Refuse to rent to someone for the wrong reason and you could go to jail and not collect $200. These laws apply to every landlord not just licensed agents.

Federal fair credit reporting act
Failing to handle their credit information correctly can get you into real trouble with the FTC. Sending the adverse action letter when you turn someone down is mandatory for anyone using credit to make business judgements, including private and licensed landlords.

Federal red flag rules
These laws regulate how you are to protect the privacy issues of your tenants' credit, employment and other information. Better read it closely before you send your HOA their personal information.

Americans with disabilities act
These laws mandate that you adapt the property when needed to accommodate handicapped people and let them have comfort animals even though you do not allow pets.

State landlord tenant laws
Every state has special laws that require landlords to handle certain management issues by the book and generally carry severe penalties when you don't. They address such things as move in/out inspections, holding of security deposits, maintaining habitability, appliance repairs, evictions and so on. These are the laws your state legislature laid out to limit abuses by rogue landlords who try to take advantage of naive tenants.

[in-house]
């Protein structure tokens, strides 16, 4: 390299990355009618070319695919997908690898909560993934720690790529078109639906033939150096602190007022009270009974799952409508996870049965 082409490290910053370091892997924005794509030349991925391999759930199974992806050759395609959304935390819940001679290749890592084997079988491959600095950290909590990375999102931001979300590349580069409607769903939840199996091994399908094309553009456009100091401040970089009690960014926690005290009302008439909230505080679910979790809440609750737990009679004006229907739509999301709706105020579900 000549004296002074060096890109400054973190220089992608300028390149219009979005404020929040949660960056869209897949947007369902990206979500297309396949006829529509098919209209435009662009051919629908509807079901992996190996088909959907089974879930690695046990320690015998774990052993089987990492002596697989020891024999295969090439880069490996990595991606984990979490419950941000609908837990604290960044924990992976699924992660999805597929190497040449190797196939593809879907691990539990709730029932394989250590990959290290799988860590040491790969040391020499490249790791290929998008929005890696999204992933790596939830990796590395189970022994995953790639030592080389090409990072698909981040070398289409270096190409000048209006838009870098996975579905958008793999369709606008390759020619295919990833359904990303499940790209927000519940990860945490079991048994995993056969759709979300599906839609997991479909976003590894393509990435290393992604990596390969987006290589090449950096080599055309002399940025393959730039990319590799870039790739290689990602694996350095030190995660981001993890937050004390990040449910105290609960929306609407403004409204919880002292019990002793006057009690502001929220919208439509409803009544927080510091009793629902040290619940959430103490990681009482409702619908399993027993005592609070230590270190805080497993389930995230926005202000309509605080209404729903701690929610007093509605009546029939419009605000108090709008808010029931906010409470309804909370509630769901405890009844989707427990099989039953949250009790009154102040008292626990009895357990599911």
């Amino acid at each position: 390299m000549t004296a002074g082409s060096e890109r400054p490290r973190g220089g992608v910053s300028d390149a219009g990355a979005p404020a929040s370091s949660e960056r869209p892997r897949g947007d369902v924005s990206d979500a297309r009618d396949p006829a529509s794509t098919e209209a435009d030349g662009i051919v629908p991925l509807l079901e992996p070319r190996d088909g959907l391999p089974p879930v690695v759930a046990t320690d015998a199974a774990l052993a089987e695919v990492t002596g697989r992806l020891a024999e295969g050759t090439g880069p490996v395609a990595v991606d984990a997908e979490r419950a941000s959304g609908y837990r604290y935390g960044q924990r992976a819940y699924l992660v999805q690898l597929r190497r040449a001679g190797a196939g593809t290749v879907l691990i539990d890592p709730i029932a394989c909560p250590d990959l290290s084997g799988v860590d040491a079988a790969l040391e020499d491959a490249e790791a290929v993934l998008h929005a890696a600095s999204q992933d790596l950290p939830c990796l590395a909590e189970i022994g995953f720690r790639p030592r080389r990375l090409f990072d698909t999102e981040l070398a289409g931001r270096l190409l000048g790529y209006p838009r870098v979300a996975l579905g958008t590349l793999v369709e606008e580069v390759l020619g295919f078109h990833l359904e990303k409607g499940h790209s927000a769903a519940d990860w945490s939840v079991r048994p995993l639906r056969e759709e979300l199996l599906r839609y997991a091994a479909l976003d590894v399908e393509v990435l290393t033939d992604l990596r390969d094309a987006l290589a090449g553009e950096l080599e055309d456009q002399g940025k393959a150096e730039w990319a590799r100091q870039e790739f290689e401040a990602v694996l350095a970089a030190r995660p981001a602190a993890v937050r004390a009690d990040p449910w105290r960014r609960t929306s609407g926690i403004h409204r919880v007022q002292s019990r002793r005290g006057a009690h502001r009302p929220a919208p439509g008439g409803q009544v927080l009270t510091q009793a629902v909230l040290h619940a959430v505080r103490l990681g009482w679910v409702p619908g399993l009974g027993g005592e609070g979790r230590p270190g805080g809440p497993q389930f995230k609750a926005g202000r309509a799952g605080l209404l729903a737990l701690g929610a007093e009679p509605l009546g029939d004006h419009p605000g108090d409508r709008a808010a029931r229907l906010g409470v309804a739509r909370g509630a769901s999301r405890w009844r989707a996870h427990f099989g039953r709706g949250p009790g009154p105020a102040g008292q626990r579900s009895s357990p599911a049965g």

Many naive landlords think these laws only govern licensed professional landlords. Not so. They govern anyone managing a rental property no matter the rent, location, size or type.

I think the problem of ignoring the law is exaggerated by the mistake rental property owners make thinking that it's just a rental house and not really a business. You would be wrong. The day you convert home sweet home to a rental you change it into a commercial enterprise and as such you become subject a number of laws that judges will use to access your behavior with the tenant and property. Not embracing this reality can cause you a lot of pain and money.

If you're collecting rent, these laws apply to you. To make this worse, judges think the landlord (not the tenant) should know these laws and follow them. Usually it's not the tenant that is doing the abusing but the landlord. Judges are out to protect tenants against cruel or abusive landlords. Their assumption is that wealthy real estate barrons (your title when you're in court) not the tenant, should know what the laws are and structure and manage the property by them. Landlords are expected to know the laws. Tenants are not a protected class, but in court they are the favored class if landlords are abusing them in the eyes of the judge. Manage by the book and put the law on your side.